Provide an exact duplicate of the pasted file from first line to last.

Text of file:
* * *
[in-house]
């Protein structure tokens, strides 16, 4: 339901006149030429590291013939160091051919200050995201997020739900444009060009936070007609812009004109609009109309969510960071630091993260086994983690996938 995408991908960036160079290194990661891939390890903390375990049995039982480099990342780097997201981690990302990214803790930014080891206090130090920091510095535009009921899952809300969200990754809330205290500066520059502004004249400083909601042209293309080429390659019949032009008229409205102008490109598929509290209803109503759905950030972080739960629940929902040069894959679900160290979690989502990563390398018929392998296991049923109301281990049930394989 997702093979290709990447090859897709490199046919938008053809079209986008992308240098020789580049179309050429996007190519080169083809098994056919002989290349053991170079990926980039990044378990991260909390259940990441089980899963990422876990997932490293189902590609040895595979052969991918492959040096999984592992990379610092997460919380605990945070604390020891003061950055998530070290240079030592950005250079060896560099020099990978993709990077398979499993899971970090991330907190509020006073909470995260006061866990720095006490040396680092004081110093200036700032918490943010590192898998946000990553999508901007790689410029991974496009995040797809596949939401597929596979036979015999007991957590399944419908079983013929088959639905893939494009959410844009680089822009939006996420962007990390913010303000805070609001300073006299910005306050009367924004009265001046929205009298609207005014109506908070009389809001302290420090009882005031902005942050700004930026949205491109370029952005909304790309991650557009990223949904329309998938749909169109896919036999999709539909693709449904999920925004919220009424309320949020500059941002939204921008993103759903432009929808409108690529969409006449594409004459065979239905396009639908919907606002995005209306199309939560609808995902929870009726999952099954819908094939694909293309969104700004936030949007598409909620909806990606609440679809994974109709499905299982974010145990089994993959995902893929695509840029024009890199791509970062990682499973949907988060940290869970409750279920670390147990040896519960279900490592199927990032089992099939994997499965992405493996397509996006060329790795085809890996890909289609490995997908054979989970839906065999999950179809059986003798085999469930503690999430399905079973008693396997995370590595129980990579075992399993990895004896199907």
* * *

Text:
[in-house]
């Protein structure tokens, strides 16, 4: 339901006149030429590291013939160091051919200050995201997020739900444009060009936070007609812009004109609009109309969510960071630091993260086994983690996938 995408991908960036160079290194990661891939390890903390375990049995039982480099990342780097997201981690990302990214803790930014080891206090130090920091510095535009009921899952809300969200990754809330205290500066520059502004004249400083909601042209293309080429390659019949032009008229409205102008490109598929509290209803109503759905950030972080739960629940929902040069894959679900160290979690989502990563390398018929392998296991049923109301281990049930394989 997702093979290709990447090859897709490199046919938008053809079209986008992308240098020789580049179309050429996007190519080169083809098994056919002989290349053991170079990926980039990044378990991260909390259940990441089980899963990422876990997932490293189902590609040895595979052969991918492959040096999984592992990379610092997460919380605990945070604390020891003061950055998530070290240079030592950005250079060896560099020099990978993709990077398979499993899971970090991330907190509020006073909470995260006061866990720095006490040396680092004081110093200036700032918490943010590192898998946000990553999508901007790689410029991974496009995040797809596949939401597929596979036979015999007991957590399944419908079983013929088959639905893939494009959410844009680089822009939006996420962007990390913010303000805070609001300073006299910005306050009367924004009265001046929205009298609207005014109506908070009389809001302290420090009882005031902005942050700004930026949205491109370029952005909304790309991650557009990223949904329309998938749909169109896919036999999709539909693709449904999920925004919220009424309320949020500059941002939204921008993103759903432009929808409108690529969409006449594409004459065979239905396009639908919907606002995005209306199309939560609808995902929870009726999952099954819908094939694909293309969104700004936030949007598409909620909806990606609440679809994974109709499905299982974010145990089994993959995902893929695509840029024009890199791509970062990682499973949907988060940290869970409750279920670390147990040896519960279900490592199927990032089992099939994997499965992405493996397509996006060329790795085809890996890909289609490995997908054979989970839906065999999950179809059986003798085999469930503690999430399905079973008693396997995370590595129980990579075992399993990895004896199907």